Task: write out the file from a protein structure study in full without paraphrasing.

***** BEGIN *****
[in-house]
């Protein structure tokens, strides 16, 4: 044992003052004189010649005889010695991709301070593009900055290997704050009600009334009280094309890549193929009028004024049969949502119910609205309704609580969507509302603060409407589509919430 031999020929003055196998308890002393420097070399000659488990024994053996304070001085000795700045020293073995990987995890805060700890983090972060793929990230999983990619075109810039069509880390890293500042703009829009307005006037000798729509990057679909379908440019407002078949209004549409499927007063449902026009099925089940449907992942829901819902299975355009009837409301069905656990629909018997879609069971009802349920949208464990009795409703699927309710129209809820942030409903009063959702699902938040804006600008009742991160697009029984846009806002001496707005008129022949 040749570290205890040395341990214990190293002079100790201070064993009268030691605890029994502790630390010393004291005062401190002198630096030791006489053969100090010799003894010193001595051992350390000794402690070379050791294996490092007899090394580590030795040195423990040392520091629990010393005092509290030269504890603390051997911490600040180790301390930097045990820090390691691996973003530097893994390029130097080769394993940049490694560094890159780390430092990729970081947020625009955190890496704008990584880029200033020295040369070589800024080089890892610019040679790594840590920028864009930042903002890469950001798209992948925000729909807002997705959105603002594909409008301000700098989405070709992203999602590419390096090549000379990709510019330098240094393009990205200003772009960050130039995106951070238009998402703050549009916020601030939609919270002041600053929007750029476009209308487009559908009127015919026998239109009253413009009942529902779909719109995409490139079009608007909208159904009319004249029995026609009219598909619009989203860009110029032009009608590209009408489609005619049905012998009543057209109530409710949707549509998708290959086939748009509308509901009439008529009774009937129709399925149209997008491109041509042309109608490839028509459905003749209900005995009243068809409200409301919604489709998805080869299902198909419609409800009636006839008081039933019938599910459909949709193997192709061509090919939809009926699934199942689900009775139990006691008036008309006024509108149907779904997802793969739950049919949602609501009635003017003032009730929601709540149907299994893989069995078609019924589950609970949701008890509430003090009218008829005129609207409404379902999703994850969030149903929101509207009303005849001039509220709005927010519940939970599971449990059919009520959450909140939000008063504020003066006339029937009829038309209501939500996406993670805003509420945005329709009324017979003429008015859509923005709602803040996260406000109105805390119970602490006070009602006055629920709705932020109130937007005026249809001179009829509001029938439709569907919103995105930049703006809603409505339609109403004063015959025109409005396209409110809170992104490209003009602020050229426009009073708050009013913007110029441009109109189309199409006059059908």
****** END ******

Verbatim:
[in-house]
């Protein structure tokens, strides 16, 4: 044992003052004189010649005889010695991709301070593009900055290997704050009600009334009280094309890549193929009028004024049969949502119910609205309704609580969507509302603060409407589509919430 031999020929003055196998308890002393420097070399000659488990024994053996304070001085000795700045020293073995990987995890805060700890983090972060793929990230999983990619075109810039069509880390890293500042703009829009307005006037000798729509990057679909379908440019407002078949209004549409499927007063449902026009099925089940449907992942829901819902299975355009009837409301069905656990629909018997879609069971009802349920949208464990009795409703699927309710129209809820942030409903009063959702699902938040804006600008009742991160697009029984846009806002001496707005008129022949 040749570290205890040395341990214990190293002079100790201070064993009268030691605890029994502790630390010393004291005062401190002198630096030791006489053969100090010799003894010193001595051992350390000794402690070379050791294996490092007899090394580590030795040195423990040392520091629990010393005092509290030269504890603390051997911490600040180790301390930097045990820090390691691996973003530097893994390029130097080769394993940049490694560094890159780390430092990729970081947020625009955190890496704008990584880029200033020295040369070589800024080089890892610019040679790594840590920028864009930042903002890469950001798209992948925000729909807002997705959105603002594909409008301000700098989405070709992203999602590419390096090549000379990709510019330098240094393009990205200003772009960050130039995106951070238009998402703050549009916020601030939609919270002041600053929007750029476009209308487009559908009127015919026998239109009253413009009942529902779909719109995409490139079009608007909208159904009319004249029995026609009219598909619009989203860009110029032009009608590209009408489609005619049905012998009543057209109530409710949707549509998708290959086939748009509308509901009439008529009774009937129709399925149209997008491109041509042309109608490839028509459905003749209900005995009243068809409200409301919604489709998805080869299902198909419609409800009636006839008081039933019938599910459909949709193997192709061509090919939809009926699934199942689900009775139990006691008036008309006024509108149907779904997802793969739950049919949602609501009635003017003032009730929601709540149907299994893989069995078609019924589950609970949701008890509430003090009218008829005129609207409404379902999703994850969030149903929101509207009303005849001039509220709005927010519940939970599971449990059919009520959450909140939000008063504020003066006339029937009829038309209501939500996406993670805003509420945005329709009324017979003429008015859509923005709602803040996260406000109105805390119970602490006070009602006055629920709705932020109130937007005026249809001179009829509001029938439709569907919103995105930049703006809603409505339609109403004063015959025109409005396209409110809170992104490209003009602020050229426009009073708050009013913007110029441009109109189309199409006059059908």